Spotlight | User Focus - August 07
Issue: Volume: 30 Issue: 8 (Aug 2007)

Spotlight | User Focus - August 07

User Focus - CG Modeling
Digital Animals Serve as Extras in Evan Almighty

Rhythm & Hues, calling on its previous experience with creating realistic CG animals, generated a cast of thousands of CG birds, mammals, and other members of the animal kingdom, for the modern-day Noah’s Ark tale, Evan Almighty. Meanwhile, CafeFX created some amusing CG fish for a comedic scene in the movie.

The visual effects facility tapped Massive, an artificial intelligence-driven animation system, to build large establishing shots of hundreds of lifelike computer-generated animals paired two-by-two as described in the biblical story of Noah’s Ark.

Evan Almighty stars Steve Carell in a reprise of his role as newscaster Evan Baxter from the 2003 release Bruce Almighty. In Evan Almighty, Baxter is a newly elected congressman who moves his family from New York to suburban northern Virginia. His life gets thrown into a tailspin when he meets God, played by Morgan Freeman, who instructs him to build an ark. Mayhem ensues when this new venture takes over his life, career, and family.

The movie features a number of shots that set the scale in terms of the quantity of animals that are wrangled to board the ark. These shots were captured with several real animals on set, but not nearly as many as would be required in the final image sequences. Mark Welser, Massive Software supervisor at R&H, oversaw the creation of thousands of creatures, each milling about with behaviors appropriate to its respective species.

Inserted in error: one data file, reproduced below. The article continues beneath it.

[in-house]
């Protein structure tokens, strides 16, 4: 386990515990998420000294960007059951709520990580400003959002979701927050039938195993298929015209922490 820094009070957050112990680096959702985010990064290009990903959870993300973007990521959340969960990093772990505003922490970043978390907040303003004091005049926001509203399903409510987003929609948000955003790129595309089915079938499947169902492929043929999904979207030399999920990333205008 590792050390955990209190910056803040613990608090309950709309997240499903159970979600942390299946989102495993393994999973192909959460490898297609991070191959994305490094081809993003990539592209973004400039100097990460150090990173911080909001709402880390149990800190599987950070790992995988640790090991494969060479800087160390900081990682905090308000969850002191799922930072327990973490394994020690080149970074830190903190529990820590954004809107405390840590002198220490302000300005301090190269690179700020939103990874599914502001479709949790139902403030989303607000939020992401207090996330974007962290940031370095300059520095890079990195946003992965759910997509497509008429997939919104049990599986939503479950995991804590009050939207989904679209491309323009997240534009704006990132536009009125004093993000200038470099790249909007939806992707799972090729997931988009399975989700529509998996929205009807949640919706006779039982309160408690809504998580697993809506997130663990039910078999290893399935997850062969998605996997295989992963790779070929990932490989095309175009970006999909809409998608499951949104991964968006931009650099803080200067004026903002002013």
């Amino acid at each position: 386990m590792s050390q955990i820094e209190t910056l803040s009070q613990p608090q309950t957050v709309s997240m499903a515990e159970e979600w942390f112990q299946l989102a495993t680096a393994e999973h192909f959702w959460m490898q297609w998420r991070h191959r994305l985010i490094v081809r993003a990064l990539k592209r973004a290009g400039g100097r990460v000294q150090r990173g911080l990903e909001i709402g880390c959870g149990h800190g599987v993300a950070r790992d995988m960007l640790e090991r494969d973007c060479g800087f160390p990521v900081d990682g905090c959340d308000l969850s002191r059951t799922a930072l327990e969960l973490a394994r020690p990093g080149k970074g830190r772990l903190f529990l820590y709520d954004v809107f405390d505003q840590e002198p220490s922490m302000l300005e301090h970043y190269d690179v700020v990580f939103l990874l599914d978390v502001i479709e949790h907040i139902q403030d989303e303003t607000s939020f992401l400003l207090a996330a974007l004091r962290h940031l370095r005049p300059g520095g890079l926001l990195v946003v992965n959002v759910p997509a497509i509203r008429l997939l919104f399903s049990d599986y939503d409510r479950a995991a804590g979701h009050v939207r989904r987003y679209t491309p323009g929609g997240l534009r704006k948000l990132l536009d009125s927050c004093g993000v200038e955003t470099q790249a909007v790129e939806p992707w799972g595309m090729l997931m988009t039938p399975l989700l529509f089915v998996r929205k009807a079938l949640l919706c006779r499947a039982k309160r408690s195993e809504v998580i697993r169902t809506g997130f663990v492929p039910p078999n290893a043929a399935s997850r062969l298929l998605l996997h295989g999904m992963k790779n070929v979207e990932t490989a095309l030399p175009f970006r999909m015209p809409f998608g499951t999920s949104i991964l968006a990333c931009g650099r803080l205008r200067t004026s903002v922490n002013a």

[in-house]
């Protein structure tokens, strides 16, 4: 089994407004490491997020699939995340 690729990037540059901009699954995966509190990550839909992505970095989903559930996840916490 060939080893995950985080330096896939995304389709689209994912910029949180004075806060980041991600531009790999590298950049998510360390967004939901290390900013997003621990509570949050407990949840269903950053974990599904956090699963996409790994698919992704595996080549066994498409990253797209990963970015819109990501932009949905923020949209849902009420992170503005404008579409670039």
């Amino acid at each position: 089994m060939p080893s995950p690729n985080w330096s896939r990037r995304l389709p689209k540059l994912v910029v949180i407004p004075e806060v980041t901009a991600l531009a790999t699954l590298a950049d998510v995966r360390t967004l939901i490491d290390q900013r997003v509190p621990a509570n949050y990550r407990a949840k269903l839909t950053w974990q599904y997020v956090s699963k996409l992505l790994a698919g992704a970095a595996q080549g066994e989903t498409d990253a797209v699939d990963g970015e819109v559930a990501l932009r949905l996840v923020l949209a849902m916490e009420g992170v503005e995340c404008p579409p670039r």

“We were able to populate scenes both inside and outside the ark, and fill in terrain with animals that are indistinguishable from hero characters and live animals shot on bluescreen. Massive Software has terrain adaptation and the ability to command navigation so that we could steer the creatures where we needed them to go, and deliver the diversity of actions for the various types of species we needed to create,” explains Welser.

In all, 269 types of unique animals were built into the Massive library set up for this project. Everything ranging from rabbits, badgers, and skunks to elephants and giraffes were animated in Massive. “The tricky part of this assignment was that we needed large numbers of animals to move about randomly, coupled with having to place a number of those animals matched in slightly varied pairs of two—male and female—as told in the biblical story and as specified by the director. So we had to limit some of the randomness in the character placement in order to get animals paired up with others that had similar geometry.”